When I was a teenager in the 90s, guys like Elon Musk or Steve Jobs were the enemy. They were fucking oppressors who subjugated us all with inventions that, according to their own beliefs, would benefit humanity. And perhaps they have done so. But I refuse to call these people benefactors. In my universe, the only benefactors of life are the different ones. The poets, the madmen, the artists and the philosophers, those whom today the Great Sweeper is about to sweep away. There they are, like the cultural section of the newspapers: at the end and on the verge of extinction. The world of art, the world of a serious, personal and intimate work has disappeared. A painting is painted in two sessions and published on the internet. Art, if it still exists, is about to be swept away.

In the government of the Great Sweeper, the poets of life, the distinct live on the margins and are a danger to the standard. The different have distance. Distance from things allows one to not be involved in things. Not being involved in things makes it possible to see. Like a painter when he moves away from his painting, it allows to see the Big Picture, the Matrix. Seeing the Matrix is dangerous for Power. And also when you see the Matrix you are alone. And who wants to be alone. Tonight I didn’t want to be alone. I have committed the sin of going against who I am.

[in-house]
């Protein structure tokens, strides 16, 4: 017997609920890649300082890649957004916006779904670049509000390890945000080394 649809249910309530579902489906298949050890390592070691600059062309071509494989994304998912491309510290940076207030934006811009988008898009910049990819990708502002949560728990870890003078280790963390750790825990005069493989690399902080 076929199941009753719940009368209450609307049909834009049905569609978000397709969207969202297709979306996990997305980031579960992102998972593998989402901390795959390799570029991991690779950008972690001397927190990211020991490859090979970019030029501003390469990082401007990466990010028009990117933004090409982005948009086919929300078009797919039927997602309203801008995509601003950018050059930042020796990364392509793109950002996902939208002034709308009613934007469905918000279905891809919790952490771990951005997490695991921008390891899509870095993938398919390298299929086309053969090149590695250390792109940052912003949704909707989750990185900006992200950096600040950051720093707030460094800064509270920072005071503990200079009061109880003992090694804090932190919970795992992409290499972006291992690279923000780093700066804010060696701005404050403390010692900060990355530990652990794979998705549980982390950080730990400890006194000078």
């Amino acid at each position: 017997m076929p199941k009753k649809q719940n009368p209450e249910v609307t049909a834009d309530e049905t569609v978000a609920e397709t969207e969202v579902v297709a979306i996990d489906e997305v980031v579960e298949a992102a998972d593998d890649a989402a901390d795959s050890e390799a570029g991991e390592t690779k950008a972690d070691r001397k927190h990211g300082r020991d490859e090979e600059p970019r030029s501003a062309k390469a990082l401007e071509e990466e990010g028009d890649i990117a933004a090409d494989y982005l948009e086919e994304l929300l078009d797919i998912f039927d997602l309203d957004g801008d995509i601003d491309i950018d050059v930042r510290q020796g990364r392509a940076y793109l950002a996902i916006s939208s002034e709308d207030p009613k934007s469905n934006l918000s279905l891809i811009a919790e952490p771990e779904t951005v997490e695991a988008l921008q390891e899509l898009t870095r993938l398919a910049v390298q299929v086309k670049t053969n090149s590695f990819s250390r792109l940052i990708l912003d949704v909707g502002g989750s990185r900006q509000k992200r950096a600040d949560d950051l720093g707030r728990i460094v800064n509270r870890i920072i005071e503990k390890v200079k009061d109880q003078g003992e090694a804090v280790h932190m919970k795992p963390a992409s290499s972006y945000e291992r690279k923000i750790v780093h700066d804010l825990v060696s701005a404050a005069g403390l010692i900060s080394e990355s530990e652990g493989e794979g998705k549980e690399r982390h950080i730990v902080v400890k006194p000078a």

The success of the Great Sweeper is due to this fear of loneliness. It’s a survival reflex. Anyone knows that jumping out of the pack leaves you alone. Anyone knows that a step towards yourself is a step back from the others. But not everyone knows that a step towards yourself is a step towards humanity, towards diversity, towards heterogeneity, towards the Whole. At the end of us there are the others.

Most don’t dare to see the Big Picture because the Big Picture is a Horror Picture and, if they do see it, they return to the painting in a panic of loneliness and get so close to the painting that they become the painting. And once they become the painting they are no longer different. They are the same. They can now sleep in the company of the great majority.

I go home again, closing the door, leaving my sins and the world outside. Thinking of my friend Agustín, alone and with panic attacks, in Buenos Aires. Thinking of Mariela, also in Buenos Aires, who never learned how to cook a fried egg. Thinking of my friend Nicolás, wasting all his talent in a marijuana field in California. Thinking of my friend Paoletta, in San Sebastian, alone in Enea Park at night looking at a star in the sky. Thinking of my friend Melina, in Berlin, with some guy sprawled over her body. Thinking of Stefan, on the other side of the bridge, in Vienna, stuck in a university that drives him madder than he actually is. Thinking of me. Alone and cold, smoking with the windows closed.

As usual in Pig News, I share a gem with you. I leave you here the artist Robert Filliou doing his performance in which he obeys the orders of a T.V. with his own image.

© Adrián Dozetas